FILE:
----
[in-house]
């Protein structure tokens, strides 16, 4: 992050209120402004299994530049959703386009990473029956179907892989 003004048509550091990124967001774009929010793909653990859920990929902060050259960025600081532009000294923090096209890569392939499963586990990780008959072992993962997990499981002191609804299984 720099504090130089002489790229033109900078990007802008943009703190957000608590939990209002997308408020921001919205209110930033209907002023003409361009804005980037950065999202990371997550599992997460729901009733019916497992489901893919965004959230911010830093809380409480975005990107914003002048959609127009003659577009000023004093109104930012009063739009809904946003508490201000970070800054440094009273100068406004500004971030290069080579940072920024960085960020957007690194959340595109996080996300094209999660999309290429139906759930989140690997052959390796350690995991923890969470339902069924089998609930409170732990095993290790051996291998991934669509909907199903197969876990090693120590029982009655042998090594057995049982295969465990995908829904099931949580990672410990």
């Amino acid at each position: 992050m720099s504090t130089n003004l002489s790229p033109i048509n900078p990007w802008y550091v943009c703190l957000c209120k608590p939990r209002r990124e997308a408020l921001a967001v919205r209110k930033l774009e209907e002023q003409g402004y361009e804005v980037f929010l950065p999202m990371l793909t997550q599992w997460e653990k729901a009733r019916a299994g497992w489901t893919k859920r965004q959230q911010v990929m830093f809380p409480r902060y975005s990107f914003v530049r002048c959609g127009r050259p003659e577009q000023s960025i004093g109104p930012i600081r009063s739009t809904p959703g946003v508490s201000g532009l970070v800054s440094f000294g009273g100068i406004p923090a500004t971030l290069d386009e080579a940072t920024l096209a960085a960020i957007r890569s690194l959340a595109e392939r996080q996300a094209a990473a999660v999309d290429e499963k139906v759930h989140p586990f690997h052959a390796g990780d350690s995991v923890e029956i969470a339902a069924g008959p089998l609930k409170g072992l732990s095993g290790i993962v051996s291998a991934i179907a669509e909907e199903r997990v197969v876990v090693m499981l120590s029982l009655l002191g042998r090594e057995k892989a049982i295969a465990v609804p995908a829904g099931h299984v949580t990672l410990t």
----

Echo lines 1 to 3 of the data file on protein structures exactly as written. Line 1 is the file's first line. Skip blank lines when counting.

[in-house]
């Protein structure tokens, strides 16, 4: 992050209120402004299994530049959703386009990473029956179907892989 003004048509550091990124967001774009929010793909653990859920990929902060050259960025600081532009000294923090096209890569392939499963586990990780008959072992993962997990499981002191609804299984 720099504090130089002489790229033109900078990007802008943009703190957000608590939990209002997308408020921001919205209110930033209907002023003409361009804005980037950065999202990371997550599992997460729901009733019916497992489901893919965004959230911010830093809380409480975005990107914003002048959609127009003659577009000023004093109104930012009063739009809904946003508490201000970070800054440094009273100068406004500004971030290069080579940072920024960085960020957007690194959340595109996080996300094209999660999309290429139906759930989140690997052959390796350690995991923890969470339902069924089998609930409170732990095993290790051996291998991934669509909907199903197969876990090693120590029982009655042998090594057995049982295969465990995908829904099931949580990672410990």
């Amino acid at each position: 992050m720099s504090t130089n003004l002489s790229p033109i048509n900078p990007w802008y550091v943009c703190l957000c209120k608590p939990r209002r990124e997308a408020l921001a967001v919205r209110k930033l774009e209907e002023q003409g402004y361009e804005v980037f929010l950065p999202m990371l793909t997550q599992w997460e653990k729901a009733r019916a299994g497992w489901t893919k859920r965004q959230q911010v990929m830093f809380p409480r902060y975005s990107f914003v530049r002048c959609g127009r050259p003659e577009q000023s960025i004093g109104p930012i600081r009063s739009t809904p959703g946003v508490s201000g532009l970070v800054s440094f000294g009273g100068i406004p923090a500004t971030l290069d386009e080579a940072t920024l096209a960085a960020i957007r890569s690194l959340a595109e392939r996080q996300a094209a990473a999660v999309d290429e499963k139906v759930h989140p586990f690997h052959a390796g990780d350690s995991v923890e029956i969470a339902a069924g008959p089998l609930k409170g072992l732990s095993g290790i993962v051996s291998a991934i179907a669509e909907e199903r997990v197969v876990v090693m499981l120590s029982l009655l002191g042998r090594e057995k892989a049982i295969a465990v609804p995908a829904g099931h299984v949580t990672l410990t």